Because Dallas denies its responsibility for workers' compensation coverage and Kentucky's jurisdiction over Board's claim, Stull and Vance's contractual relationship is pertinent. Pursuant to a “Contractor Operator Agreement” executed on November 10, 2009, Vance agreed to withhold payments due Stull to pay for workers' compensation insurance for Stull employees. The agreement further established that Stull employees would remain Stull employees and were not Vance employees. Appendix A to the contract indicated payments to Stull would be reduced for payment of the workers' compensation premium.
A certificate of insurance was issued by Dallas effective June 20, 2009, through June 20, 2010, providing coverage and listing Board as the insured. Board and other Stull employees were listed on invoices for workers' compensation insurance premiums for December 2009 and January 2010 paid by Vance to Dallas.
The standard for appellate review of a decision by a workers' compensation ALJ “is limited to correction of the ALJ when the ALJ has overlooked or misconstrued controlling statutes or precedent, or committed an error in assessing the evidence so flagrant as to cause gross injustice.” Bowerman v. Black Equipment Co., 297 S.W.3d 858, 866 (Ky.App.2009) (citing Western Baptist Hosp. v. Kelly, 827 S.W.2d 685, 687–88 (Ky.1992)). We review an award by the ALJ to determine whether the findings were reasonable under the evidence. Special Fund v. Francis, 708 S.W.2d 641, 643 (Ky.1986). The ALJ is the fact finder and has the sole authority to determine the quality, character, and substance of the evidence. Square D Co. v.. Tipton, 862 S.W.2d 308, 309 (Ky.1993) (citation omitted).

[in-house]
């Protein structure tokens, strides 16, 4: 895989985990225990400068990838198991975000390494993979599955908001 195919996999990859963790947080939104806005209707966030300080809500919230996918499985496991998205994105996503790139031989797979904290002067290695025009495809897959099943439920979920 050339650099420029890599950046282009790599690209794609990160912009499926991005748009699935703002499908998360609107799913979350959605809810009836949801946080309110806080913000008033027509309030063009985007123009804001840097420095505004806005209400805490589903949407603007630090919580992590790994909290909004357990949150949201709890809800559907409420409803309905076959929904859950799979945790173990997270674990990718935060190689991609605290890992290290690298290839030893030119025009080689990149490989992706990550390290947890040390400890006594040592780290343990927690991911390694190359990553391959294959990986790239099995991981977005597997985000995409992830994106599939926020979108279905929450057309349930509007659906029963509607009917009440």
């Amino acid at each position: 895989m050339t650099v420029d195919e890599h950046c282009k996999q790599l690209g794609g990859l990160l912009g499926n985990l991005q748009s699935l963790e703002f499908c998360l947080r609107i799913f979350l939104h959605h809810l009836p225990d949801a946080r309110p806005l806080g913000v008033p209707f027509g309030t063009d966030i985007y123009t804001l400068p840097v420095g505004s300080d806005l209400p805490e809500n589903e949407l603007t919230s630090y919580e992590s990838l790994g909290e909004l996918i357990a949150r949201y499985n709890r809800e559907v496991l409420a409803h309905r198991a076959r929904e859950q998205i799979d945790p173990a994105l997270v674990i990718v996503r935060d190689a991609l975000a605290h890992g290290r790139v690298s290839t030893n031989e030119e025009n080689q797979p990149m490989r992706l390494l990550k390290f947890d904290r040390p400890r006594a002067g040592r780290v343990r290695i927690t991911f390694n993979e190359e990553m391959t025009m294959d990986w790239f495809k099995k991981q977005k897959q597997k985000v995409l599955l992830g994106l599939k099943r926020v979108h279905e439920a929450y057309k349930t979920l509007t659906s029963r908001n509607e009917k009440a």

Despite the contractual provision and that Vance paid workers' compensation premiums to cover Board, Dallas maintains that it is not the insurance provider. The ALJ found to the contrary. In its order on petition for reconsideration, the ALJ found that at the time of Board's work-related accident, Stull was Vance's subcontractor and obtained workers' compensation insurance for Board with Dallas by its contract with Vance. The ALJ further found that Stull did not have a separate workers' compensation insurance policy covering Board. The Workers' Compensation Board affirmed.